1. Structural Biology and Molecular Biophysics
Download icon

Structural basis of Plasmodium vivax inhibition by antibodies binding to the circumsporozoite protein repeats

Research Article
  • Cited 0
  • Views 182
  • Annotations
Cite this article as: eLife 2022;11:e72908 doi: 10.7554/eLife.72908

Abstract

Malaria is a global health burden, with Plasmodium falciparum (Pf) and Plasmodium vivax (Pv) responsible for the majority of infections worldwide. Circumsporozoite protein (CSP) is the most abundant protein on the surface of Plasmodium sporozoites, and antibodies targeting the central repeat region of CSP can prevent parasite infection. Although much has been uncovered about the molecular basis of antibody recognition of the PfCSP repeats, data remains scarce for PvCSP. Here, we performed molecular dynamics simulations for peptides comprising the PvCSP repeats from strains VK210 and VK247 to reveal how the PvCSP central repeats are highly disordered, with minor propensities to adopt turn conformations. Next, we solved eight crystal structures to unveil the interactions of two inhibitory monoclonal antibodies (mAbs), 2F2 and 2E10.E9, with PvCSP repeats. Both antibodies can accommodate subtle sequence variances in the repeat motifs and recognize largely coiled peptide conformations that also contain isolated turns. Our structural studies uncover various degrees of Fab-Fab homotypic interactions upon recognition of the PvCSP central repeats by these two inhibitory mAbs, similar to potent mAbs against PfCSP. These findings augment our understanding of host-Plasmodium interactions, and contribute molecular details of Pv inhibition by mAbs to unlock structure-based engineering of PvCSP-based vaccines.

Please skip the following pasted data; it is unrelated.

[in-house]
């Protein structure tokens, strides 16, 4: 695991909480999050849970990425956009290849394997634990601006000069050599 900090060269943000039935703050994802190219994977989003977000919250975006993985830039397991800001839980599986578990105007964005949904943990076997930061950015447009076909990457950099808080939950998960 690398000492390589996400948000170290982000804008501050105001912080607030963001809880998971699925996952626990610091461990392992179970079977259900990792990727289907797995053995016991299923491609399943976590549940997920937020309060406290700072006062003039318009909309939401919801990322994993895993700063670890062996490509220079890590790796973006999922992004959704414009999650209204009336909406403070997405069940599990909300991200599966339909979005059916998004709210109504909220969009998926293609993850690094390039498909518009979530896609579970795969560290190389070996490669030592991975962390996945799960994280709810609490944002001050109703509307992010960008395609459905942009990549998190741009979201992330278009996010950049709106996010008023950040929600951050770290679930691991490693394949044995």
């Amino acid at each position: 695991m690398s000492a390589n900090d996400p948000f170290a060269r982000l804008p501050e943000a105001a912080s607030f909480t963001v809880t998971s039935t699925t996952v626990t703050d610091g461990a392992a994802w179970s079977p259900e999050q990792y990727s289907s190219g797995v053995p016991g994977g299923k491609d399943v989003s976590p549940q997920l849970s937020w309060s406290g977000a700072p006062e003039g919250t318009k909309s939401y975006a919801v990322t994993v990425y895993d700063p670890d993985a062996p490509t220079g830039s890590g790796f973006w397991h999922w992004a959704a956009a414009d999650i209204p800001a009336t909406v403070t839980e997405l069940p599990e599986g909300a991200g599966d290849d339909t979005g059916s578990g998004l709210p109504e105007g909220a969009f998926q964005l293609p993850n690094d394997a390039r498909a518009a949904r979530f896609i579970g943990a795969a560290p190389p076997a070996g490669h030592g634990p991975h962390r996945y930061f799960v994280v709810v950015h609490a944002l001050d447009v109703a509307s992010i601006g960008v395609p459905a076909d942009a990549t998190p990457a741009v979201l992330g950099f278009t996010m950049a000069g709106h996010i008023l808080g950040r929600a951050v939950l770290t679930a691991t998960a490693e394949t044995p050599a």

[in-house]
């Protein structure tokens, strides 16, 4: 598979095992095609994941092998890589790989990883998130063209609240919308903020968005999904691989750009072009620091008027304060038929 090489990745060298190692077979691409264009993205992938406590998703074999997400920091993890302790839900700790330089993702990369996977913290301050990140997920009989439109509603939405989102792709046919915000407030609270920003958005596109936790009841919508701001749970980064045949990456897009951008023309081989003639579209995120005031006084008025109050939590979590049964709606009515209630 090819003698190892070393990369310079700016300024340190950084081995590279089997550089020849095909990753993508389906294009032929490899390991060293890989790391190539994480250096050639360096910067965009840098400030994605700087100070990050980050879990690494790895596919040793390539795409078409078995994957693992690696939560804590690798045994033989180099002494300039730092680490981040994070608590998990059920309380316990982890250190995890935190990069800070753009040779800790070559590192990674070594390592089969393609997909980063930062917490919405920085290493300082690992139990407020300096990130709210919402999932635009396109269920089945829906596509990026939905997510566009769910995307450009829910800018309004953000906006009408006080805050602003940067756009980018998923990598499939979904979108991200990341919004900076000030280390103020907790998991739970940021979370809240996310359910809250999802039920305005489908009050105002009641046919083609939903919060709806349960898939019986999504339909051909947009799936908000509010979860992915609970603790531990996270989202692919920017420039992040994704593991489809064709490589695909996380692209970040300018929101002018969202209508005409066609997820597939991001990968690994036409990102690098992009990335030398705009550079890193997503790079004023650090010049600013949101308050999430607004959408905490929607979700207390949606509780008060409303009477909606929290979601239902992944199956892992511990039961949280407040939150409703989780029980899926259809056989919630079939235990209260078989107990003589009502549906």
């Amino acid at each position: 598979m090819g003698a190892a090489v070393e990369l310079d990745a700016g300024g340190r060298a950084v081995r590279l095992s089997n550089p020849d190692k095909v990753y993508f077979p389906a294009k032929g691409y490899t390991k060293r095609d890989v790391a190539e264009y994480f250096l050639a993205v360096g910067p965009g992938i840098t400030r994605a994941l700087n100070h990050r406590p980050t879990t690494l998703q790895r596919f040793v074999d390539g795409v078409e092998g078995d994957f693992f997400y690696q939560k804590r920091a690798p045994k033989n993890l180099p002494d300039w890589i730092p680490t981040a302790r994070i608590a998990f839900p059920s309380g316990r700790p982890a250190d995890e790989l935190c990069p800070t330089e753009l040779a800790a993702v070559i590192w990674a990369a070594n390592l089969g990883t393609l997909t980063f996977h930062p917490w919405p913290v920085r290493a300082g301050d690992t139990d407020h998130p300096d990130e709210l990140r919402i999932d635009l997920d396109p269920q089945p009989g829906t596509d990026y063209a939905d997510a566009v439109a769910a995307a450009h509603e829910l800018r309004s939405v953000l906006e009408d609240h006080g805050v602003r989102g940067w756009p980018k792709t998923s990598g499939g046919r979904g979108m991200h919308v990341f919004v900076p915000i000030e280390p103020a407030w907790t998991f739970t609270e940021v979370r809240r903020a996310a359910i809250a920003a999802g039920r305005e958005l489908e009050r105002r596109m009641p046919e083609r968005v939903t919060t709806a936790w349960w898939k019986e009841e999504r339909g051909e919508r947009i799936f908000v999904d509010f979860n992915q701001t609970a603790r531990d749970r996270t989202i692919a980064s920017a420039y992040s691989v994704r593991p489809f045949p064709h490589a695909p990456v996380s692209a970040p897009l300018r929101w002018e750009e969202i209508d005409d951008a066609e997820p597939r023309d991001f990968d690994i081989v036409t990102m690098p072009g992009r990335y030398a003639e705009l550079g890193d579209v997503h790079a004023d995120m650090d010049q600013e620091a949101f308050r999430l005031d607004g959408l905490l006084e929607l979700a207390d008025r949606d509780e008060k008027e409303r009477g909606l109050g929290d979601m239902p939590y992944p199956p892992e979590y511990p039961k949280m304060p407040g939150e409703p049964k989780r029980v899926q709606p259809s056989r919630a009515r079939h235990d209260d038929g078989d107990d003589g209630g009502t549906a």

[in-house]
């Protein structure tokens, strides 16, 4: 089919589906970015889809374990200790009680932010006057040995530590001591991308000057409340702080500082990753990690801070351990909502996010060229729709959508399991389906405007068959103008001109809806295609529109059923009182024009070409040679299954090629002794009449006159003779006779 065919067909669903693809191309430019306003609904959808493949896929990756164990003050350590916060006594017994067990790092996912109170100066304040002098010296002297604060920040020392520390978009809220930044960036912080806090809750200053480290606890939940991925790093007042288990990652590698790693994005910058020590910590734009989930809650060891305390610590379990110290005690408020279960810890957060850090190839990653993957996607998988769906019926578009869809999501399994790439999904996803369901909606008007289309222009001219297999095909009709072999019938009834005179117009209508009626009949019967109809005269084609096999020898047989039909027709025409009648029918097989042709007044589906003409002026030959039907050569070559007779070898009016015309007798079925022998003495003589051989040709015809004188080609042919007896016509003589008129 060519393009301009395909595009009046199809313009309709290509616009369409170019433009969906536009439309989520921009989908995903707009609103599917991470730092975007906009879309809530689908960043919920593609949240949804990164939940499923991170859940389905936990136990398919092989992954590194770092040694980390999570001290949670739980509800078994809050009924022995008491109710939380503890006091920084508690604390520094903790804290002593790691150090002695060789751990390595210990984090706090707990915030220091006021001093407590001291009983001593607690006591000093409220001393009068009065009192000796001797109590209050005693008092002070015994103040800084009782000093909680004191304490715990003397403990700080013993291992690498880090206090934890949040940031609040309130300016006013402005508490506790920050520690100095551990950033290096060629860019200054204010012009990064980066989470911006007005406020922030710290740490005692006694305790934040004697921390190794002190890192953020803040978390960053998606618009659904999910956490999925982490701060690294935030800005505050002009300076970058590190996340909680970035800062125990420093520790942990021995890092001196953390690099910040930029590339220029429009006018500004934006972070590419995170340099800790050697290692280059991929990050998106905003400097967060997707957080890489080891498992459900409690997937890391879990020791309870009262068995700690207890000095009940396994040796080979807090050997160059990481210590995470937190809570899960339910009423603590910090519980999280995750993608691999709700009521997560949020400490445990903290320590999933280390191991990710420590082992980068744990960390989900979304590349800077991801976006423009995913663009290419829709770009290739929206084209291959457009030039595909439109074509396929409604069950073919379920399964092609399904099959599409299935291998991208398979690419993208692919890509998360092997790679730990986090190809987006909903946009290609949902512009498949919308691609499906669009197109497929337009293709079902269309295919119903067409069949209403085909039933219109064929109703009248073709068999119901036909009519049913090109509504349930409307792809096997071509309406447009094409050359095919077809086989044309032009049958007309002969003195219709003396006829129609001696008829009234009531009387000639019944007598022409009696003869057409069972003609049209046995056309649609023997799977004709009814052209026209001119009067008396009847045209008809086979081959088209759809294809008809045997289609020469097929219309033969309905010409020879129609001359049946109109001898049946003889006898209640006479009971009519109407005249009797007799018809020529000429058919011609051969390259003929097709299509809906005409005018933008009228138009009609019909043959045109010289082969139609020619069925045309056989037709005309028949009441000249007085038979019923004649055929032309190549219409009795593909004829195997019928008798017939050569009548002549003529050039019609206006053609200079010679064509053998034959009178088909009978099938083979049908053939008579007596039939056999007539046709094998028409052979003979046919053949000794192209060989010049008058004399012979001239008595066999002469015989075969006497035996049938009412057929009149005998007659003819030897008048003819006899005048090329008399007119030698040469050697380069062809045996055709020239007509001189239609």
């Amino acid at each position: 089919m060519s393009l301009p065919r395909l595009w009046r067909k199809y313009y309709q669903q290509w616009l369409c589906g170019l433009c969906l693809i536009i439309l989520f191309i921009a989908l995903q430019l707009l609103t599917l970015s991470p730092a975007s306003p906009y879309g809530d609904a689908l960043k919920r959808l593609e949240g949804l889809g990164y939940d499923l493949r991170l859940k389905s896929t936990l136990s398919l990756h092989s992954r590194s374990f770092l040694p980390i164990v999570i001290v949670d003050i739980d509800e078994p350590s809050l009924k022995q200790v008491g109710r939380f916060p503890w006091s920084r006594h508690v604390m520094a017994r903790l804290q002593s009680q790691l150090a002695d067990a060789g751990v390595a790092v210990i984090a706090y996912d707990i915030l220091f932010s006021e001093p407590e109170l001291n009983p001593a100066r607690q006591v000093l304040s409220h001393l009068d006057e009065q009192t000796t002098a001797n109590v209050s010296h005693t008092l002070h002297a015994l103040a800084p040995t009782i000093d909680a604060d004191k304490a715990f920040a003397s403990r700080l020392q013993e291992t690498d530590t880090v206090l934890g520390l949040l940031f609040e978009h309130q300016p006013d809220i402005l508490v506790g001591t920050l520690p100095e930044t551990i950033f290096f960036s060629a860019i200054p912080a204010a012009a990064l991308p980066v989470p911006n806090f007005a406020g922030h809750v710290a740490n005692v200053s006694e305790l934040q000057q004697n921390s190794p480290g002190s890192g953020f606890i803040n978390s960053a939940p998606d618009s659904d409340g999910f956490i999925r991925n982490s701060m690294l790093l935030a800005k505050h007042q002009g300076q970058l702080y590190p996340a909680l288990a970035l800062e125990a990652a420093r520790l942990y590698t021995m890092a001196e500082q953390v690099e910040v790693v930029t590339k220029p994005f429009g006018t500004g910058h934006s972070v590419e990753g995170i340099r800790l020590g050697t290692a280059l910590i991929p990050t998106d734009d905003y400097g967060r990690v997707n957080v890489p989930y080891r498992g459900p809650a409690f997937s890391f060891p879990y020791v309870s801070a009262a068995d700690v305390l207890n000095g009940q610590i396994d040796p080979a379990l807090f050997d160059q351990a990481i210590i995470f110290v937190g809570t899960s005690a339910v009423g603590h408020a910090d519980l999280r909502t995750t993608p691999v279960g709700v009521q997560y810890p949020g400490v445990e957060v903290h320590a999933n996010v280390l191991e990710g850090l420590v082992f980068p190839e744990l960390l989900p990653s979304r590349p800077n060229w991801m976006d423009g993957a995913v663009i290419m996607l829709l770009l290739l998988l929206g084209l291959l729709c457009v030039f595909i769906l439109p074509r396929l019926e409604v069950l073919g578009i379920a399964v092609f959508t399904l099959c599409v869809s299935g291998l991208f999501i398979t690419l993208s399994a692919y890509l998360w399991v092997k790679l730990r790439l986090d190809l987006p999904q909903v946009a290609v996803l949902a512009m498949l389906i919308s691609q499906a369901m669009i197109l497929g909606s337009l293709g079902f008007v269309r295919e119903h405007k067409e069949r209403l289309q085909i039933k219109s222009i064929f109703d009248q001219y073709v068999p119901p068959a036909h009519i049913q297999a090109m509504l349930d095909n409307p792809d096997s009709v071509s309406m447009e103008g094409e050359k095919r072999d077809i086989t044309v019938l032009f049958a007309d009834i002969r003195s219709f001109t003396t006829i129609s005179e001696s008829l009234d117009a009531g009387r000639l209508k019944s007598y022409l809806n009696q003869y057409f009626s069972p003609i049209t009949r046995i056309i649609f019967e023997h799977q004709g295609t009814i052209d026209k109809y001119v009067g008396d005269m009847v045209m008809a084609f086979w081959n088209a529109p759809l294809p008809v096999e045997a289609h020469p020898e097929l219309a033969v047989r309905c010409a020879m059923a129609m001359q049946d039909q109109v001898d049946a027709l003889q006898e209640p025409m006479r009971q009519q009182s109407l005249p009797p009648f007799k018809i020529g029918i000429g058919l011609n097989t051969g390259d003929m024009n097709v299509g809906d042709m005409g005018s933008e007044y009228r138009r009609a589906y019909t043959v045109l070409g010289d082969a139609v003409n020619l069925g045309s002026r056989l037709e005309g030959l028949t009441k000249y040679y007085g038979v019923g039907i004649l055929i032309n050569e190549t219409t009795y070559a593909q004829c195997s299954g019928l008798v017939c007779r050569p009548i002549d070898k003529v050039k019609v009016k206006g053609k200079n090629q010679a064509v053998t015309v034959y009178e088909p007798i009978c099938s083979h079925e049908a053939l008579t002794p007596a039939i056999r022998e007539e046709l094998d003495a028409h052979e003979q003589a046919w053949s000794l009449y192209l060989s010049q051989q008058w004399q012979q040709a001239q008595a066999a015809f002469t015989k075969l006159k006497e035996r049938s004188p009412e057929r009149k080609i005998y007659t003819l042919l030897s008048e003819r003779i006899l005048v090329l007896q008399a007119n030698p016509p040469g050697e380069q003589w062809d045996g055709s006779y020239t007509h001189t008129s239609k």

Data availability

X-ray crystallography structures are accessible from theProtein Data Bank under PDB IDs: 7RLV (2F2 Fab-210-1), 7RLW (2F2 Fab-210-2), 7RLX (2F2 Fab-210-3), 7RLY (2F2 Fab-210-4), 7RLZ (2F2 Fab-210-5), 7RM1 (2E10.E9 Fab-247-2), 7RM3 (2E10.E9 Fab-247-3), 7RM0 (2E10.E9 Fab-247-4).

Article and author information

Author details

  1. Iga Kucharska

    Program in Molecular Medicine, The Hospital for Sick Children, Toronto, Canada
    Competing interests
    The authors declare that no competing interests exist.
    ORCID icon "This ORCID iD identifies the author of this article:" 0000-0001-6150-3419
  2. Lamia Hossain

    Program in Molecular Medicine, The Hospital for Sick Children, Toronto, Canada
    Competing interests
    The authors declare that no competing interests exist.